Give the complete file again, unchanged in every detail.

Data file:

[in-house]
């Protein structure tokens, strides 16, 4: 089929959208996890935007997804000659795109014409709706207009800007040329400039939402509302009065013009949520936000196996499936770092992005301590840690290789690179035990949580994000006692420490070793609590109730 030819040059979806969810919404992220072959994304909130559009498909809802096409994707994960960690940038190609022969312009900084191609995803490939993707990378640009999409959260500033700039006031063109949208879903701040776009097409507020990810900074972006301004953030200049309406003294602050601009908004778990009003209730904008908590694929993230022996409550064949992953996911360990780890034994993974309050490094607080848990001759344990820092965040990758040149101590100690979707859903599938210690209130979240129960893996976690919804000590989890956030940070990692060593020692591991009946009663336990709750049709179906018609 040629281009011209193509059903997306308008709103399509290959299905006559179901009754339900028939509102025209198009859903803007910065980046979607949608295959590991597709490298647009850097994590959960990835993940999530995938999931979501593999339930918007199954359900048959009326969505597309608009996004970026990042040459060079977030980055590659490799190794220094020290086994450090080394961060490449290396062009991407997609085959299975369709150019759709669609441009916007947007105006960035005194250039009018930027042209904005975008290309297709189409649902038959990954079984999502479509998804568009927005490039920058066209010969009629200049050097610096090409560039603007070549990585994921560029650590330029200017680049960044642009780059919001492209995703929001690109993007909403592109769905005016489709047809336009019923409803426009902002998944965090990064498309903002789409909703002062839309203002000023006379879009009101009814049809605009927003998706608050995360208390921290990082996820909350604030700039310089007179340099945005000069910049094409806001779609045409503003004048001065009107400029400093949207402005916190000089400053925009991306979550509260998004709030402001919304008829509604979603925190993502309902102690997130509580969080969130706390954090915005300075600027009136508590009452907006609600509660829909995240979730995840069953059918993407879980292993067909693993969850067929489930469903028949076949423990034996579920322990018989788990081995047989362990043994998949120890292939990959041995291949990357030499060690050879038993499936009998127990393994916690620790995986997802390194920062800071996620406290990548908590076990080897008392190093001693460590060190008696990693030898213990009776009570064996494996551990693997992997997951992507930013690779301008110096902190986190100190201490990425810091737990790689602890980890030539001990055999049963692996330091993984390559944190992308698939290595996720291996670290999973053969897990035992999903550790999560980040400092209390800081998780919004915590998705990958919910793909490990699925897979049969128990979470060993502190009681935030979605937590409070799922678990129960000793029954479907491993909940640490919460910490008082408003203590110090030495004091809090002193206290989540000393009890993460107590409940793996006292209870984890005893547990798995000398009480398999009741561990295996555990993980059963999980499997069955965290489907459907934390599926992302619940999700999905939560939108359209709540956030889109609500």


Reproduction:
[in-house]
């Protein structure tokens, strides 16, 4: 089929959208996890935007997804000659795109014409709706207009800007040329400039939402509302009065013009949520936000196996499936770092992005301590840690290789690179035990949580994000006692420490070793609590109730 030819040059979806969810919404992220072959994304909130559009498909809802096409994707994960960690940038190609022969312009900084191609995803490939993707990378640009999409959260500033700039006031063109949208879903701040776009097409507020990810900074972006301004953030200049309406003294602050601009908004778990009003209730904008908590694929993230022996409550064949992953996911360990780890034994993974309050490094607080848990001759344990820092965040990758040149101590100690979707859903599938210690209130979240129960893996976690919804000590989890956030940070990692060593020692591991009946009663336990709750049709179906018609 040629281009011209193509059903997306308008709103399509290959299905006559179901009754339900028939509102025209198009859903803007910065980046979607949608295959590991597709490298647009850097994590959960990835993940999530995938999931979501593999339930918007199954359900048959009326969505597309608009996004970026990042040459060079977030980055590659490799190794220094020290086994450090080394961060490449290396062009991407997609085959299975369709150019759709669609441009916007947007105006960035005194250039009018930027042209904005975008290309297709189409649902038959990954079984999502479509998804568009927005490039920058066209010969009629200049050097610096090409560039603007070549990585994921560029650590330029200017680049960044642009780059919001492209995703929001690109993007909403592109769905005016489709047809336009019923409803426009902002998944965090990064498309903002789409909703002062839309203002000023006379879009009101009814049809605009927003998706608050995360208390921290990082996820909350604030700039310089007179340099945005000069910049094409806001779609045409503003004048001065009107400029400093949207402005916190000089400053925009991306979550509260998004709030402001919304008829509604979603925190993502309902102690997130509580969080969130706390954090915005300075600027009136508590009452907006609600509660829909995240979730995840069953059918993407879980292993067909693993969850067929489930469903028949076949423990034996579920322990018989788990081995047989362990043994998949120890292939990959041995291949990357030499060690050879038993499936009998127990393994916690620790995986997802390194920062800071996620406290990548908590076990080897008392190093001693460590060190008696990693030898213990009776009570064996494996551990693997992997997951992507930013690779301008110096902190986190100190201490990425810091737990790689602890980890030539001990055999049963692996330091993984390559944190992308698939290595996720291996670290999973053969897990035992999903550790999560980040400092209390800081998780919004915590998705990958919910793909490990699925897979049969128990979470060993502190009681935030979605937590409070799922678990129960000793029954479907491993909940640490919460910490008082408003203590110090030495004091809090002193206290989540000393009890993460107590409940793996006292209870984890005893547990798995000398009480398999009741561990295996555990993980059963999980499997069955965290489907459907934390599926992302619940999700999905939560939108359209709540956030889109609500």